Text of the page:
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Mouth wide open, not looking good.

Discussion in 'Dwarf Cichlid Health' started by barcod21, Jun 5, 2019.

  1. barcod21

    barcod21 New Member

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    Hello, I got a male and female MacMasteri Gold / Red a little over a month ago from the LFS. I wasn't quite ready for them as I am in the process of setting up a 40 gallon tank but had been looking for Apistos which I haven't found in locally and really liked the color of these. I was certain they wouldn't be around by the time I got my 40 setup and decided to go for it. I currently only have a 5 gallon setup with 2 Red Eye Tetras, 1 African Dwarf Frog, 2 Mystery snails and a Plecostomus that is about 6" long. They actually adapted very well, there has been no aggression with other fish and actually made the Tetras less shy. Everything had been going great and they even paired up and there were a bunch of reddish pink eggs in a hollow rock on Sunday May 26th. After about 3 days all of the eggs had been eaten, I assume the plecostomus ate most of them and the female apisto finished them off. She left the rock after that but started going back in the rock at night the last 2 nights. I assume she might be ready to lay more eggs?

    Yesterday when I got home from work, my male is near the top of the tank, his mouth is wide open and and his gills are opening and closing at a very fast rate. I fed the tank and he did eat a some. His mouth doesn't completely close but does move a little. He didn't eat much though. He did poop after that and it appears normal (can see in the picture). I tested the water with the API Master Test kit and was as follows;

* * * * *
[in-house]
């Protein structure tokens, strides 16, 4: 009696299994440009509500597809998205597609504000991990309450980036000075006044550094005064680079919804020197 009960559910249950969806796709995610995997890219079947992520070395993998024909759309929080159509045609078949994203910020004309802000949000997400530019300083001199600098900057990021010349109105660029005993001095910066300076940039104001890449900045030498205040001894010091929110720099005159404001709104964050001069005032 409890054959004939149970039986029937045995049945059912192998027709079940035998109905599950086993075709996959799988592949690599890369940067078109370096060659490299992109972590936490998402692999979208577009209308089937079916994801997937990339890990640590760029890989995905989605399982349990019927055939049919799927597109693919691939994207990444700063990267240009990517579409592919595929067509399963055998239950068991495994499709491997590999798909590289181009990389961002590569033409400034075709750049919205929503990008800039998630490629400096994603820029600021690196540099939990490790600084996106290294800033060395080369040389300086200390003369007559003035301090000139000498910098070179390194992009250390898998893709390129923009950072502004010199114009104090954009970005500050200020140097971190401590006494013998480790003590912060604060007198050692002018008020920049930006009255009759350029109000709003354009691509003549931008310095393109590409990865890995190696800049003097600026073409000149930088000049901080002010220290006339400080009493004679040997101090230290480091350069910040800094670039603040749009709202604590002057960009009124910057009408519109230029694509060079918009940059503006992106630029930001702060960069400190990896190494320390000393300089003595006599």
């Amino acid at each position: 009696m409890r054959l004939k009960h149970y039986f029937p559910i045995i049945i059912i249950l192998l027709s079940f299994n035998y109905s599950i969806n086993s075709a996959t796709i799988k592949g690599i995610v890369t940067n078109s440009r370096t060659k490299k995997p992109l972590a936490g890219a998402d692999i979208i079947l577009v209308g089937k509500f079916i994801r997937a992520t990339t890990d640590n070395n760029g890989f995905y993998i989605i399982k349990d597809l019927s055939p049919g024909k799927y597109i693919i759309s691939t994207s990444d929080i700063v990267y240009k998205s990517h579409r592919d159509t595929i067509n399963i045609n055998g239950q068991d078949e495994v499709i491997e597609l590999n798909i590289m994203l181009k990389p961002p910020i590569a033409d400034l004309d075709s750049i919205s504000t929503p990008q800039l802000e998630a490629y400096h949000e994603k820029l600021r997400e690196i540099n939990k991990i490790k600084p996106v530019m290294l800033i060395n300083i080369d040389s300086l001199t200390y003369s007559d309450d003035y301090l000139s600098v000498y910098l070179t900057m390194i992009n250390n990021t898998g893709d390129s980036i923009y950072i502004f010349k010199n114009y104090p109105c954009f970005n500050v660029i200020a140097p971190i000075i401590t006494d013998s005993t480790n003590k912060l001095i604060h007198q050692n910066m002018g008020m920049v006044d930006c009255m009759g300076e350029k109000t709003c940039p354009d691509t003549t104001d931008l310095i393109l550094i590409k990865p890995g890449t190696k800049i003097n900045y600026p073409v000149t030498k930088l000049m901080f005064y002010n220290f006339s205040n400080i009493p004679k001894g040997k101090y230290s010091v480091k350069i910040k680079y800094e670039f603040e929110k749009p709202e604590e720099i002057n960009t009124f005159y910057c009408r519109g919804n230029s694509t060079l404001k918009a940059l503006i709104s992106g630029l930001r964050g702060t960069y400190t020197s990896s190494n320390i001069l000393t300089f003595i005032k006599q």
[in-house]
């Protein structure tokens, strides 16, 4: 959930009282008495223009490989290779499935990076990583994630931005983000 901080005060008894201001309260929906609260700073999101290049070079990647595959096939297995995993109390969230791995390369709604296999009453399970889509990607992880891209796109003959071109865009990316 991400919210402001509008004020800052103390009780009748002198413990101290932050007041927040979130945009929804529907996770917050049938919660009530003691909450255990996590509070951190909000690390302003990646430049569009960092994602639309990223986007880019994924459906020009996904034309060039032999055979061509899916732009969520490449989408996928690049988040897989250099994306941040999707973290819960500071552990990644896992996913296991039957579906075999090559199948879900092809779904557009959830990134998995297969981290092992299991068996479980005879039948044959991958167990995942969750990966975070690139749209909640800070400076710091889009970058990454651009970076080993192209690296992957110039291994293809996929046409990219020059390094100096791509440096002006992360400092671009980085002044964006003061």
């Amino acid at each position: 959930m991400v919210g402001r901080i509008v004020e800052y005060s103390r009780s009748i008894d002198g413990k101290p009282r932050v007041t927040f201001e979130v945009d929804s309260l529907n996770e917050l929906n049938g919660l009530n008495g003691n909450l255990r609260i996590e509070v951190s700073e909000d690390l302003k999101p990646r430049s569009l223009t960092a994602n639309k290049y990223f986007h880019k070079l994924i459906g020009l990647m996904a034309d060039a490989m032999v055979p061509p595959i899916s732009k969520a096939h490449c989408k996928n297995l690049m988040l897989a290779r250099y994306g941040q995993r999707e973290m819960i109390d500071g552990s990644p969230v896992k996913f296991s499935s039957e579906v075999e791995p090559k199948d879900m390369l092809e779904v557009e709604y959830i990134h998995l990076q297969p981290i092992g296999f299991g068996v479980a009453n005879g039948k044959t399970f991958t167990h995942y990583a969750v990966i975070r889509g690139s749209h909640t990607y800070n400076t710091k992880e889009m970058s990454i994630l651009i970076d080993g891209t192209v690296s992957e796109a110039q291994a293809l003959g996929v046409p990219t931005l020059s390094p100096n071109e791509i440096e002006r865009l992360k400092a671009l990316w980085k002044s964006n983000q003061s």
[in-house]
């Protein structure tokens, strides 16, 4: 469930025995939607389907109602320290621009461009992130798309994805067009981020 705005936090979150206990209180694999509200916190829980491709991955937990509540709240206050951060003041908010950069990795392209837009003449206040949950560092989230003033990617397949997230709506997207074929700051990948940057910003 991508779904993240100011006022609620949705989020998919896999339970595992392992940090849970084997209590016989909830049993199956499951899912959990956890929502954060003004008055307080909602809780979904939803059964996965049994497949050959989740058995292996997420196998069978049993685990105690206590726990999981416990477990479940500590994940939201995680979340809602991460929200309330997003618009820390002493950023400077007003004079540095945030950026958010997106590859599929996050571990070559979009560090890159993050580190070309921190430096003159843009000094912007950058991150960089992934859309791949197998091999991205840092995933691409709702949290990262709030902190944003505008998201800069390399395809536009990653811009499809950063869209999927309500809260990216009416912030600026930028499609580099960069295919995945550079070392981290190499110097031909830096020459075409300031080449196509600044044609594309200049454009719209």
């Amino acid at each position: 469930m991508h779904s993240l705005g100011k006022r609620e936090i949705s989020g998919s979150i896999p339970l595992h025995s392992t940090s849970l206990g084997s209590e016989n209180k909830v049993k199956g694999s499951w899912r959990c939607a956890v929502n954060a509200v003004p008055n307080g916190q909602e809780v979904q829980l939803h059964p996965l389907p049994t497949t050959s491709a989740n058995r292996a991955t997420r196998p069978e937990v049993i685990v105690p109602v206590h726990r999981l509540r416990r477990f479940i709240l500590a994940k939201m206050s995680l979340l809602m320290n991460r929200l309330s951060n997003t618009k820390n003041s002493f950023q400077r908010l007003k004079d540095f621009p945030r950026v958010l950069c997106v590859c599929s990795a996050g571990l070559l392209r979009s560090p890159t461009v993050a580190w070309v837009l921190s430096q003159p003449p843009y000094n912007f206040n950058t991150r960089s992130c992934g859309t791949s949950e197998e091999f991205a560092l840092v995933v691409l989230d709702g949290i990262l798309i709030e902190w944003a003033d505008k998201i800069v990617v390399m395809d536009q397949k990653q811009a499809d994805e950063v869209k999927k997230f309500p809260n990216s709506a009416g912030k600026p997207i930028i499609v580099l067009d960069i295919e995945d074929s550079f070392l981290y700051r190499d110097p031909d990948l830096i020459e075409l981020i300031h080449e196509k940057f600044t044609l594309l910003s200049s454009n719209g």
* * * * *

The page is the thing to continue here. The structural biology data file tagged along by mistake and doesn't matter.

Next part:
PH 7.4
    Amonia 0
    Nitrite 0
    Nitrate 40ppm (I always struggle with this one judging the test kit, it has always been right at this same color and doesn't seem to change with water changes). It is definitely safe to say it has remained at this level the entire time I've had the Apistos.

    I started looking up what this could be. A few things came up but I'm leaning toward lockjaw. I don't know what would cause this and I'm guessing there isn't much I can do. He seems to mostly just hang out at the top of the tank (and he a little diagonal instead of sitting horizontally) or hanging out at the bottom of the tank almost on the gravel. He does come out when I get near the tank and he slowly moves around and will eat a small amount of food but he's not moving around like normal. He's usually pretty active. The female still seems fine along with all of the other tank mates. Any ideas, does it look like the end of the road for this guy? I sure hope not, the 40 gallon tank is very close to being setup and ready to start cycling but I fear this guy will not make it to his new home. Thanks for any input.

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  2. Mike Wise

    Mike Wise Moderator Staff Member 5 Year Member

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    Maybe he tried to sift food from the bottom and got a piece of gravel temporarily lodged in his mouth. This is the reason why experienced apisto keepers recommend coarse to fine-grained sand for the substrate. I'm afraid that all one can do now is provide optimal conditions (pH 7.4 is not optimal) and hope he can re-adjust his jaw.
  3. barcod21

    barcod21 New Member